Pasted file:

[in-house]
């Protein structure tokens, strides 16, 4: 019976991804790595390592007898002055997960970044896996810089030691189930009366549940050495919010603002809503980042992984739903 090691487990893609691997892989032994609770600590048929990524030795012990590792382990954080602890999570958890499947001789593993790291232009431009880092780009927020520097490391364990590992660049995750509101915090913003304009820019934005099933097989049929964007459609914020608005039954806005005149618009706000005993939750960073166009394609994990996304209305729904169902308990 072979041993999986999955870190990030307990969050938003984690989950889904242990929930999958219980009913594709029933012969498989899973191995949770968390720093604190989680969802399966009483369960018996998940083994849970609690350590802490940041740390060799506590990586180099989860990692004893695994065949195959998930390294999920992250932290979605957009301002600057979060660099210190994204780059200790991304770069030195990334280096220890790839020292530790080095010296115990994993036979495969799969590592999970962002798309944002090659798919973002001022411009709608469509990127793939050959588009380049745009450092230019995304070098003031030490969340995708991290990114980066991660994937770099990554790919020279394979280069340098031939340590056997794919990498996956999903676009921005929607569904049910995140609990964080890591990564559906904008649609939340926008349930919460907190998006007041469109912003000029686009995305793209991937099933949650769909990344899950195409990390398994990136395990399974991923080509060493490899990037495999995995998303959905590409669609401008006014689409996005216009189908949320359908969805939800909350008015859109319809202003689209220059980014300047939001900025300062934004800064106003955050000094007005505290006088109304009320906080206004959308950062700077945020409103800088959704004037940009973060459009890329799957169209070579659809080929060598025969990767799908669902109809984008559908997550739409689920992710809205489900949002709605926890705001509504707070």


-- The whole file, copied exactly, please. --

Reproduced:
[in-house]
């Protein structure tokens, strides 16, 4: 019976991804790595390592007898002055997960970044896996810089030691189930009366549940050495919010603002809503980042992984739903 090691487990893609691997892989032994609770600590048929990524030795012990590792382990954080602890999570958890499947001789593993790291232009431009880092780009927020520097490391364990590992660049995750509101915090913003304009820019934005099933097989049929964007459609914020608005039954806005005149618009706000005993939750960073166009394609994990996304209305729904169902308990 072979041993999986999955870190990030307990969050938003984690989950889904242990929930999958219980009913594709029933012969498989899973191995949770968390720093604190989680969802399966009483369960018996998940083994849970609690350590802490940041740390060799506590990586180099989860990692004893695994065949195959998930390294999920992250932290979605957009301002600057979060660099210190994204780059200790991304770069030195990334280096220890790839020292530790080095010296115990994993036979495969799969590592999970962002798309944002090659798919973002001022411009709608469509990127793939050959588009380049745009450092230019995304070098003031030490969340995708991290990114980066991660994937770099990554790919020279394979280069340098031939340590056997794919990498996956999903676009921005929607569904049910995140609990964080890591990564559906904008649609939340926008349930919460907190998006007041469109912003000029686009995305793209991937099933949650769909990344899950195409990390398994990136395990399974991923080509060493490899990037495999995995998303959905590409669609401008006014689409996005216009189908949320359908969805939800909350008015859109319809202003689209220059980014300047939001900025300062934004800064106003955050000094007005505290006088109304009320906080206004959308950062700077945020409103800088959704004037940009973060459009890329799957169209070579659809080929060598025969990767799908669902109809984008559908997550739409689920992710809205489900949002709605926890705001509504707070």